The Countess Moves to the Lambs Theatre In April

News   The Countess Moves to the Lambs Theatre In April The Countess, having just logged its 330th performance at the 74 seat Samuel Beckett Theatre on West 42nd Street, will be moving to the Lambs Theatre in early April, Playbill On-Line has learned.
Jy Murphy and Jennifer Woodward in The Countess.
Jy Murphy and Jennifer Woodward in The Countess. (Photo by Photo by Joshua Millais)

The Countess, having just logged its 330th performance at the 74 seat Samuel Beckett Theatre on West 42nd Street, will be moving to the Lambs Theatre in early April, Playbill On-Line has learned.

Director Ludovica Villar-Hauser signed a minimum six-month deal with the Lambs on March 3.

Having received an eviction notice from the theatre company's landlord at the Samuel Beckett, The Countess will have its last performance on Theatre Row on March 19. Reports indicate that the 42nd Street Development Corporation will be moving ahead with plans raze the block, which means gutting the Samuel Beckett and replacing several other Theatre Row venues with a residential complex that features retail and theatre space below.

Though small venues will be lost, strict zoning regulations mandate that any demolished theatre in the area must be replaced, even if that means with an equivalent amount of theatre seats. The Shuberts have been named as joint sponsors in the new development and a larger theatre is expected to be built as part of the new development. A call to the Shubert Organization was not returned by press time.

With this move, The Countess gets a new lease on life, but there is something of a cloud over the Lambs as well. A production spokesperson said that director Villar-Hauser described the move as "jumping from the frying pan -- though not into the fire -- but instead into another frying pan." The spokesperson said that the Lambs was also at risk of being terminated, as the Samuel Beckett has been -- in the name of progress.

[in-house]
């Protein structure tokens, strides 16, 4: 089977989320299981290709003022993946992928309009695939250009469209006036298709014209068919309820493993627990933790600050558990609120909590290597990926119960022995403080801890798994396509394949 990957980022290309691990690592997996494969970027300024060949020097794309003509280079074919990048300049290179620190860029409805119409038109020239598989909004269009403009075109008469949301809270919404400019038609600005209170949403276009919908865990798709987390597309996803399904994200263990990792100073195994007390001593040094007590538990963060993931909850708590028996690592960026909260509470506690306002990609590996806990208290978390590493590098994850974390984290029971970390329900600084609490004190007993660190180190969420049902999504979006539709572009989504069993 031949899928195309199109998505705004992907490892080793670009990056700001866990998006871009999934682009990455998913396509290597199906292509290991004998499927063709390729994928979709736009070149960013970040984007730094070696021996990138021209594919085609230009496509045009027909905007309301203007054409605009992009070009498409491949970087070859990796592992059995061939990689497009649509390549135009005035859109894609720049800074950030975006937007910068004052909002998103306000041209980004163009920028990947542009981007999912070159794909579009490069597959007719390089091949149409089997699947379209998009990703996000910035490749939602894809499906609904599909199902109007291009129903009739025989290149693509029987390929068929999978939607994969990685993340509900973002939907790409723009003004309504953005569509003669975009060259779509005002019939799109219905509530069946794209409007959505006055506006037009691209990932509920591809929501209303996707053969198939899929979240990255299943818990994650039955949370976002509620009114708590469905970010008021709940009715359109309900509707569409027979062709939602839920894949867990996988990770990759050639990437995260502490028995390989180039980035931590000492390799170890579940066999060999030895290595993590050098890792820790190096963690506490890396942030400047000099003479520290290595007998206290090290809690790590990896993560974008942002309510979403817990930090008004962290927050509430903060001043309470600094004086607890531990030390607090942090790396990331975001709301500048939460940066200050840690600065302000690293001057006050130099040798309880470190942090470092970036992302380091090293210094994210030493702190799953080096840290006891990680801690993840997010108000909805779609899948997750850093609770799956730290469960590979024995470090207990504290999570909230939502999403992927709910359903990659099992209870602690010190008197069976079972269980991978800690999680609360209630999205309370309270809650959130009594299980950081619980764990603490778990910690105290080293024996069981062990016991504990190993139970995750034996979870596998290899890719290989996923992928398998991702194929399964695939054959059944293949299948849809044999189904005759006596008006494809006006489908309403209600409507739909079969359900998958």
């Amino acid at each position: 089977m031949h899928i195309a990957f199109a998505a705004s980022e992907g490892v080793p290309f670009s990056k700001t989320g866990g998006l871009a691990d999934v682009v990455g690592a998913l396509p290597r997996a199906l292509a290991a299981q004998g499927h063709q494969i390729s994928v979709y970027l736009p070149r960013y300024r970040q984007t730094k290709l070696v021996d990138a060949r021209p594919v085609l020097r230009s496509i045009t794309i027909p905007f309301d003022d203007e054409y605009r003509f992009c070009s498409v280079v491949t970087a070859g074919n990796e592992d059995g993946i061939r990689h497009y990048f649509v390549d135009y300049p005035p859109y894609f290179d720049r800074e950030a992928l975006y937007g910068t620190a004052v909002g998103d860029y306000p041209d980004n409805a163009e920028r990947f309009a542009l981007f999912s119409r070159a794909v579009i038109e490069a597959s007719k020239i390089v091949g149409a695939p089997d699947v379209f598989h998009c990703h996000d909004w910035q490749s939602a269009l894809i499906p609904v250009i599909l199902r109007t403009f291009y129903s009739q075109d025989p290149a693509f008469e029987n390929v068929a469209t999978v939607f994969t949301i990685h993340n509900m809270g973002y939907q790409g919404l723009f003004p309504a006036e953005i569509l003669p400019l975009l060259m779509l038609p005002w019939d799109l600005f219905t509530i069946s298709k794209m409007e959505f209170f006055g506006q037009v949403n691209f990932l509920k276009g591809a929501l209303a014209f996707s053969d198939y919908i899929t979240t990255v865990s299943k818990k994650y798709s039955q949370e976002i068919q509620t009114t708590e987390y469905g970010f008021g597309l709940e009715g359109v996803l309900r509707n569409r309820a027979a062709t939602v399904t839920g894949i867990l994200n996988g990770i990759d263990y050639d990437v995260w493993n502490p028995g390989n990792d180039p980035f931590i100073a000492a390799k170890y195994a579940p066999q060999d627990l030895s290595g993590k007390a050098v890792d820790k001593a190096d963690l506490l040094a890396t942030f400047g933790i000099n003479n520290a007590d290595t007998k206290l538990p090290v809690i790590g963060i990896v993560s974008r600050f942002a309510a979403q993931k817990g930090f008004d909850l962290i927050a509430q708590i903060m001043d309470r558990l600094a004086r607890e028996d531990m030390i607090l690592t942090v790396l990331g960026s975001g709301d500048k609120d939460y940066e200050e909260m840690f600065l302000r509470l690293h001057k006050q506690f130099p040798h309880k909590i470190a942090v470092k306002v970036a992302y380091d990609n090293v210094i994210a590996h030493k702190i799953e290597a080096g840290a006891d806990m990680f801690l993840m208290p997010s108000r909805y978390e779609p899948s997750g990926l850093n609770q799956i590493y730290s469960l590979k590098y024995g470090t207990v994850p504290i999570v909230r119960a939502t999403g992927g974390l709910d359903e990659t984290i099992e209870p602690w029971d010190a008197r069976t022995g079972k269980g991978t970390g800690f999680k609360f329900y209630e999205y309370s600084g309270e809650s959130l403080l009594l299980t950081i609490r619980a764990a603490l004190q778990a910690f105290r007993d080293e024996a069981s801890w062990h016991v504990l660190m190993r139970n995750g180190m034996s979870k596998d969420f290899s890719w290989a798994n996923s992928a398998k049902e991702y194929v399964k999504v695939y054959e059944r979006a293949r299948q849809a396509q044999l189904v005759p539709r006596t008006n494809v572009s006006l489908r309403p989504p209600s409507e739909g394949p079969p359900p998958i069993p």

"The Church of the Nazarene has sold the (Lambs) building to a developer," the spokesperson said, "but there was a big outcry when the prospect of losing the theatre was made in conjunction with the deal. The church and the developer both have serious misgivings, having realized they may be inviting discord and public outcry if they eliminate this theatre."

In any case, members of The Countess production agree that the move to the Lambs is "certainly a positive development for the show," which is scheduled to resume performances at an unspecified date in the first week of April.

As reported earlier, The Countess, having logged its 300th performance at the Samuel Beckett Theatre Feb. 9, remains the longest running new drama of the season, both on or Off-Broadway. The Victorian era scandal, written by Gregory Murphy and directed by Ludovica Villar Hauser, traces the true-life love triangle and sensational Victorian scandal that ensued some 146 years ago when London society learned that England's art critic and trend setter, John Ruskin, was being sued for divorce by his charming and popular wife, Effie, on the grounds that their union had never been consummated. Ruskin's wife was instantly vilified, and it was later revealed that there was another man, John Everett Millais, a founder of the Pre-Raphaelite movement.

Through March 19, the regular ticket price of $45 applies to The Countess. The Samuel Beckett Theatre is located at 410 West 42nd Street. Call Ticketmaster at (212) 307-4100 for credit cards, or the box office at (212) 594-2826.

-- By Murdoch McBride